More than 300 immigrants have been arrested by U.S. Immigration and Customs Enforcement over the past month in a series of raids across the country. ICE, a master of its own propaganda, has issued a press release after each big raid, patting itself on the back for getting criminals off the streets. In the numerous releases detailing these arrests, a litany of offenses ranging from illegal entry — the crime of entering the country without authorization — and homicide are given equal weight. ICE rarely discloses how many immigrants are convicted of the crimes listed or when they happened, giving the impression that homicidal immigrants are just as common as those who are caught driving without a license or under the influence of alcohol.
All of this wouldn’t be so out of the ordinary if media outlets weren’t repeating the agency’s talking points almost verbatim.
Between April 17 and 21, ICE arrested 95 people in southeast Texas. According to a press release, 82 of the 95 people detained in Texas had prior convictions for crimes including “homicide, aggravated assault, burglary of a vehicle, child abuse, domestic violence, cocaine possession, fraud, driving under the influence, drug trafficking, felony marijuana possession, illegal entry, larceny, possessing a controlled substance, and weapons possession.” Thirteen others were arrested for “immigration violations.”
Local media, including Click2Houston, Houston Public Media, and Fox26 Houston repeated the same information provided in the press release without, it seems, bothering to do any actual reporting to place the arrests in context, especially when it comes to the arrested’s past convictions.
Media outlets are reprinting ICE press releases without context.
ICE selected five immigrants to highlight in its release, all of whom were mentioned in the Click2Houston story. Here’s ICE’s summary of one of the arrests:
“A 32-year-old citizen of Mexico was arrested without incident in Houston. A Barrio North Side gang member with convictions for marijuana possession, unlawfully carrying a firearm and evading arrest. He was previously removed from the United States in September 2006.”
Click2Houston’s reporting was nearly identical to the language in the release:
“A 32-year-old citizen of Mexico was arrested without incident in Houston on April 19. He is a Barrio North Side gang member with convictions for marijuana possession, unlawfully carrying a firearm and evading arrest, according to authorities. He was previously removed from the United States in September 2006.”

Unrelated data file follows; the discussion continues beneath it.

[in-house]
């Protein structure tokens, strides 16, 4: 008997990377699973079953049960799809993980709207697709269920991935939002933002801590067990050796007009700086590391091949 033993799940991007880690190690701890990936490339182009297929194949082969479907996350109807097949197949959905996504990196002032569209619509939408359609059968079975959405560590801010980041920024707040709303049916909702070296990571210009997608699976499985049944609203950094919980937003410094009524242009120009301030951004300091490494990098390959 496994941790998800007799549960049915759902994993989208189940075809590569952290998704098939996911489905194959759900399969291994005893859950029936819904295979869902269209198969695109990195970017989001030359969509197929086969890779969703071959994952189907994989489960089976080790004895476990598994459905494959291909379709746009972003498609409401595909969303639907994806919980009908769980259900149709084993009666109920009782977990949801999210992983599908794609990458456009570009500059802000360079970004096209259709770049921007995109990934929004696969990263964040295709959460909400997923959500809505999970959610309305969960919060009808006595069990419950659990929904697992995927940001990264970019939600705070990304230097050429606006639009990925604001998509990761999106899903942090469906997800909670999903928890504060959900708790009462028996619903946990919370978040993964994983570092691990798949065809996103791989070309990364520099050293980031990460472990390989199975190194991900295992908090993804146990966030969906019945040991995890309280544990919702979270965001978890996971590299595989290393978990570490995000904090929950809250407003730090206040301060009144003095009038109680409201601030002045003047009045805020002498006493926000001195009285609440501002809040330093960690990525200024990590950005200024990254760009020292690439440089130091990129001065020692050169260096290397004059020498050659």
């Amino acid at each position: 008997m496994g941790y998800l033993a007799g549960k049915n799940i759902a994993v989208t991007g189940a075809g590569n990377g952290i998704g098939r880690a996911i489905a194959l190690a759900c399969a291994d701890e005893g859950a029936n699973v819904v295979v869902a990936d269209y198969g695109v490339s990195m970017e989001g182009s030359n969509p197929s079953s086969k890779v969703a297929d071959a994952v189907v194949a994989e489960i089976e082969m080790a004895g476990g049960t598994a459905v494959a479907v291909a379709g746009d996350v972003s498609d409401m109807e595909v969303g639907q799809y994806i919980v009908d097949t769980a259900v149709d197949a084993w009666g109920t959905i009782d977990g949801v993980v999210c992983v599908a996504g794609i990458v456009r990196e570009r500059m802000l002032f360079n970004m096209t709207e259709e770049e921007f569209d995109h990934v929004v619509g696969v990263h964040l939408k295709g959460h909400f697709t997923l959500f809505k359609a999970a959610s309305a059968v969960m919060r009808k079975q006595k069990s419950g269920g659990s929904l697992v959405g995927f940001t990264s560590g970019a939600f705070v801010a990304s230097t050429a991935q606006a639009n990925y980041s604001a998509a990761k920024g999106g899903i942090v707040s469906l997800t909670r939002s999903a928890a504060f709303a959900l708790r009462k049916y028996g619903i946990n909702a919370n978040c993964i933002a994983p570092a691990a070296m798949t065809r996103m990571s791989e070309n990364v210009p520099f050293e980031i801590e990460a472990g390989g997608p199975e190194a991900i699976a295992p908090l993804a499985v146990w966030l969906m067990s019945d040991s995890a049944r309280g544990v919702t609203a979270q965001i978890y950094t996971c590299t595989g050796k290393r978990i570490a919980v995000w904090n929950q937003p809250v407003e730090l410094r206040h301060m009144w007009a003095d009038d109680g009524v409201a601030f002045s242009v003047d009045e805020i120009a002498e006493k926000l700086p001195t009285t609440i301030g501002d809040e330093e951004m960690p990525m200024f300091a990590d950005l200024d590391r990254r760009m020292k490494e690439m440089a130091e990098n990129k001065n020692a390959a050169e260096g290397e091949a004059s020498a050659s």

“Ninety-five people were arrested in Southeast Texas during a 5-day ICE operation targeting ‘criminal aliens, illegal re-entrants and immigration fugitives,’ according to U.S. Immigration and Custom's [sic] Enforcement.”
Compare that to ICE’s press release:
“Federal officers from U.S. Immigration and Customs Enforcement’s (ICE) Enforcement and Removal Operations (ERO) arrested 95 criminal aliens and others throughout Southeast Texas during a five-day enforcement action which ended Friday.”
Fox26 noted also that “all of the individuals target [sic] by the operation had prior criminal convictions, and 82 of the 95 arrested had criminal histories.” Houston Public Media didn’t detail the full list of crimes included in the ICE release, but did write, “The agency said in a press release on Monday that almost all of the arrested immigrants had criminal histories with convictions including homicide, aggravated assault, burglary, child abuse, domestic violence, and marijuana possession.”
The Houston Chronicle rightly noted that “[f]ew details were provided about the Houston area raids” and acknowledged that immigration advocates have “blasted the Trump administration for going after immigrants who have been here for years and haven’t committed crimes.” The Houston Press similarly pointed out that “ICE only provided a partial list” of the crimes committed by the arrested immigrants and requested a full breakdown.
I also requested a full breakdown of the crimes from ICE’s public affairs office, which I received just an hour later. What they sent me said that 20 of the 82 convictions were for DUIs and 15 were for drug possession (six for marijuana, four for cocaine, three for unnamed controlled substances, one for amphetamines, and one simply labeled as “dangerous drugs”).